|Lancashire Evening Post||Thursday||Midday Friday prior to publication|
|New Scientist||Thursday||Midday Tuesday week prior to publication|
|Lancaster Guardian||Friday||Midday Friday prior to publication|
|THES||Friday||Midday Wednesday week prior to publication|
|Westmoreland Gazette||Friday||Midday Friday prior to publication|
|Sunday Times||Sunday||Midday Friday week prior to publication|
In departments where women, ethnic minorities, people in certain age groups and people with disabilities are under-represented in a similar post to that being advertised, consideration should be given to including in the advert a statement inviting applicants from these groups. Your HR Assistant will be able to advise on appropriate wording.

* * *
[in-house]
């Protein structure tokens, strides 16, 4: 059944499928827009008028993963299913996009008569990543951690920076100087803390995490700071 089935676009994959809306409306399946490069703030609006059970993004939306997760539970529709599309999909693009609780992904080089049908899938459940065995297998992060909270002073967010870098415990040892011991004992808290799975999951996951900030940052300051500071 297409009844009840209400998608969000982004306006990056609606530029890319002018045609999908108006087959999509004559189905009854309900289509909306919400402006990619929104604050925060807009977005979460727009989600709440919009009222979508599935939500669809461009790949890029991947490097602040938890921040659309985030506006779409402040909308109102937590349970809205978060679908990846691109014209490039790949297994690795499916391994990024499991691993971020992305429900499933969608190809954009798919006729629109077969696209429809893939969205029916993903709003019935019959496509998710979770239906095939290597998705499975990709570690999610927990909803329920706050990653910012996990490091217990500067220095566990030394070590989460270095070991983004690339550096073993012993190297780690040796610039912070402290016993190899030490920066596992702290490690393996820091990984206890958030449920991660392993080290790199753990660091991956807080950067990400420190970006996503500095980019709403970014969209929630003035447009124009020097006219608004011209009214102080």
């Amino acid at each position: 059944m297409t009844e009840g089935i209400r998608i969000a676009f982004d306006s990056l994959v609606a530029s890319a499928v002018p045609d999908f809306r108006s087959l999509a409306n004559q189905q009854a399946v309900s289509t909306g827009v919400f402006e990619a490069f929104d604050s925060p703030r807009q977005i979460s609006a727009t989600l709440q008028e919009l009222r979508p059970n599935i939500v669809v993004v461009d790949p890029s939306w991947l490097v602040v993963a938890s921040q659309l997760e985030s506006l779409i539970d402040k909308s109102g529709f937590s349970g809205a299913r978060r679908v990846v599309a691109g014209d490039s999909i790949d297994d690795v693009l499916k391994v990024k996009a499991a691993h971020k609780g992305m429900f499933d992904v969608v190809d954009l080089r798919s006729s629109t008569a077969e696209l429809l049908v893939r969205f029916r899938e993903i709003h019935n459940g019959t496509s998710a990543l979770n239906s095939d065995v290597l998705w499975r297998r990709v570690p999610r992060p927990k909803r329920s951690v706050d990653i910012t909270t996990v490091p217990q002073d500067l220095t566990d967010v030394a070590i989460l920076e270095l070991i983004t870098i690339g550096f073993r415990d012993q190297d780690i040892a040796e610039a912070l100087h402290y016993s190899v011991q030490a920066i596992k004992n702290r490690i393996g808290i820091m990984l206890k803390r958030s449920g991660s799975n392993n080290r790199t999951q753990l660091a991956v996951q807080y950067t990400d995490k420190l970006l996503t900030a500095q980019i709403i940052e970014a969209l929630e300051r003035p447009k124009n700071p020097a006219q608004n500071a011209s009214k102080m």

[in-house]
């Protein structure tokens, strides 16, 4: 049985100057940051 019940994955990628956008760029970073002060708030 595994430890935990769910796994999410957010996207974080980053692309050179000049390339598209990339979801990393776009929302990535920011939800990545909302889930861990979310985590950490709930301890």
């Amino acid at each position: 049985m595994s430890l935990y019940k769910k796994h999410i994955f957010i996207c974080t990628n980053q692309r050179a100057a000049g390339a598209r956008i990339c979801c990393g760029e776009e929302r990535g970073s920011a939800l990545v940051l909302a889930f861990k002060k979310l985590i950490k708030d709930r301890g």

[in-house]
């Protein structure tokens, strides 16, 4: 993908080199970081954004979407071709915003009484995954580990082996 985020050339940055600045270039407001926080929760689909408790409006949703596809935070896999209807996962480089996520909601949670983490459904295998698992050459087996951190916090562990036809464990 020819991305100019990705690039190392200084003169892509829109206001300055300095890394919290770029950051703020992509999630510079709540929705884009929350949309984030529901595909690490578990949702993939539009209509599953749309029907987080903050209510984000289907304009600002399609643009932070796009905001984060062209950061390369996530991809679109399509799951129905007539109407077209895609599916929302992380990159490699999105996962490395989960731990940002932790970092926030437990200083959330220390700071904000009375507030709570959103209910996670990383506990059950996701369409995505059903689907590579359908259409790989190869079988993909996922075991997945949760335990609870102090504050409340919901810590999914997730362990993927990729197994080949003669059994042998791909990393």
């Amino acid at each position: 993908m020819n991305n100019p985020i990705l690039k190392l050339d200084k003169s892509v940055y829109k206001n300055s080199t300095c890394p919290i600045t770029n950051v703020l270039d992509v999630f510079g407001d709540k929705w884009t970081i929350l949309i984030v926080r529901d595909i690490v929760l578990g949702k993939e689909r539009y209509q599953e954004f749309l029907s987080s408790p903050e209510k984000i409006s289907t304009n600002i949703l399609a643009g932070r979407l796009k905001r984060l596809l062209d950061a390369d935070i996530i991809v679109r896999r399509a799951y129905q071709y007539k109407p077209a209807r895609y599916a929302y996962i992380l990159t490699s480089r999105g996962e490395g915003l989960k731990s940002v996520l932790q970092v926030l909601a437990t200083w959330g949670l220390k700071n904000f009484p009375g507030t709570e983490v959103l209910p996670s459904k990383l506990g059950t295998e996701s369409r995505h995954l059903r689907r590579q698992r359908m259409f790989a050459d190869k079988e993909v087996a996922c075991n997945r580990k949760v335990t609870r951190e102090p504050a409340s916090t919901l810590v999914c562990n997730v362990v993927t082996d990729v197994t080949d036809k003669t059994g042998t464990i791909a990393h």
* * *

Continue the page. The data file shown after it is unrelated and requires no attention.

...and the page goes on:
The Department / Faculty are required to meet the cost of all advertisements from their departmental budget.
It is University policy to amalgamate vacancies into a composite advert in order to increase impact and reduce overall cost.
The following are points to consider when drafting an advertisement:
- The advertisement is the first impression of the University and the department for potential applicants' so you need to emphasise the key selling points.
- The aim is to attract interest and applications only from the pool of candidates who meet the criteria for the post. A well written advert should therefore help to deter unsuitable applicants.
- Put the most important facts first. Someone browsing adverts will typically spend less than one second on each.
- Focus on what is different about the post, not what the reader will already know. They will know what an Accountant or cleaner does.